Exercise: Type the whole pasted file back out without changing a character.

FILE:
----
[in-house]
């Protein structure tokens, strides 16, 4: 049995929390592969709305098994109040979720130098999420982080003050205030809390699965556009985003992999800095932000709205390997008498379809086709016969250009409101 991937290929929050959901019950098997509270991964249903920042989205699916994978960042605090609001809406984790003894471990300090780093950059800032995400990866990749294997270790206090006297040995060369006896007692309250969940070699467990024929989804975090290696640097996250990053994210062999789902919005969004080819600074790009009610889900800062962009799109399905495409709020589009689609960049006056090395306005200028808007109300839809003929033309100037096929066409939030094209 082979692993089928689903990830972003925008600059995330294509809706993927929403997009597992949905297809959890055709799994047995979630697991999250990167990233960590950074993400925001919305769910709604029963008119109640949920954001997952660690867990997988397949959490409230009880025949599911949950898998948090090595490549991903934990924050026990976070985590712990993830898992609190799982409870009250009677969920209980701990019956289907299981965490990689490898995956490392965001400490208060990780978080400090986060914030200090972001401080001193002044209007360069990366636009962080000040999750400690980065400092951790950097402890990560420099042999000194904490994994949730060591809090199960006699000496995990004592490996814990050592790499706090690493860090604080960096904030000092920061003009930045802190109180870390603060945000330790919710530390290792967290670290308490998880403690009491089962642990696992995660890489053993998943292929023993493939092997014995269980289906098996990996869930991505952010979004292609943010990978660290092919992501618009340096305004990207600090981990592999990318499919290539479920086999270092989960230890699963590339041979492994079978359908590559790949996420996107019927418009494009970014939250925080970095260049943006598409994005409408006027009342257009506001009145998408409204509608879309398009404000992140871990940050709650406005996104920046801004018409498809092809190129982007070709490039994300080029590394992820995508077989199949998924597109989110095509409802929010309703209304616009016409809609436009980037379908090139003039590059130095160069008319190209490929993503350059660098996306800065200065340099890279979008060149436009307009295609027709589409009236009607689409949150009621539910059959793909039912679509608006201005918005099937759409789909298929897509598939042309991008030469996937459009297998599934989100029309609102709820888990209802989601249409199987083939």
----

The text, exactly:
[in-house]
């Protein structure tokens, strides 16, 4: 049995929390592969709305098994109040979720130098999420982080003050205030809390699965556009985003992999800095932000709205390997008498379809086709016969250009409101 991937290929929050959901019950098997509270991964249903920042989205699916994978960042605090609001809406984790003894471990300090780093950059800032995400990866990749294997270790206090006297040995060369006896007692309250969940070699467990024929989804975090290696640097996250990053994210062999789902919005969004080819600074790009009610889900800062962009799109399905495409709020589009689609960049006056090395306005200028808007109300839809003929033309100037096929066409939030094209 082979692993089928689903990830972003925008600059995330294509809706993927929403997009597992949905297809959890055709799994047995979630697991999250990167990233960590950074993400925001919305769910709604029963008119109640949920954001997952660690867990997988397949959490409230009880025949599911949950898998948090090595490549991903934990924050026990976070985590712990993830898992609190799982409870009250009677969920209980701990019956289907299981965490990689490898995956490392965001400490208060990780978080400090986060914030200090972001401080001193002044209007360069990366636009962080000040999750400690980065400092951790950097402890990560420099042999000194904490994994949730060591809090199960006699000496995990004592490996814990050592790499706090690493860090604080960096904030000092920061003009930045802190109180870390603060945000330790919710530390290792967290670290308490998880403690009491089962642990696992995660890489053993998943292929023993493939092997014995269980289906098996990996869930991505952010979004292609943010990978660290092919992501618009340096305004990207600090981990592999990318499919290539479920086999270092989960230890699963590339041979492994079978359908590559790949996420996107019927418009494009970014939250925080970095260049943006598409994005409408006027009342257009506001009145998408409204509608879309398009404000992140871990940050709650406005996104920046801004018409498809092809190129982007070709490039994300080029590394992820995508077989199949998924597109989110095509409802929010309703209304616009016409809609436009980037379908090139003039590059130095160069008319190209490929993503350059660098996306800065200065340099890279979008060149436009307009295609027709589409009236009607689409949150009621539910059959793909039912679509608006201005918005099937759409789909298929897509598939042309991008030469996937459009297998599934989100029309609102709820888990209802989601249409199987083939």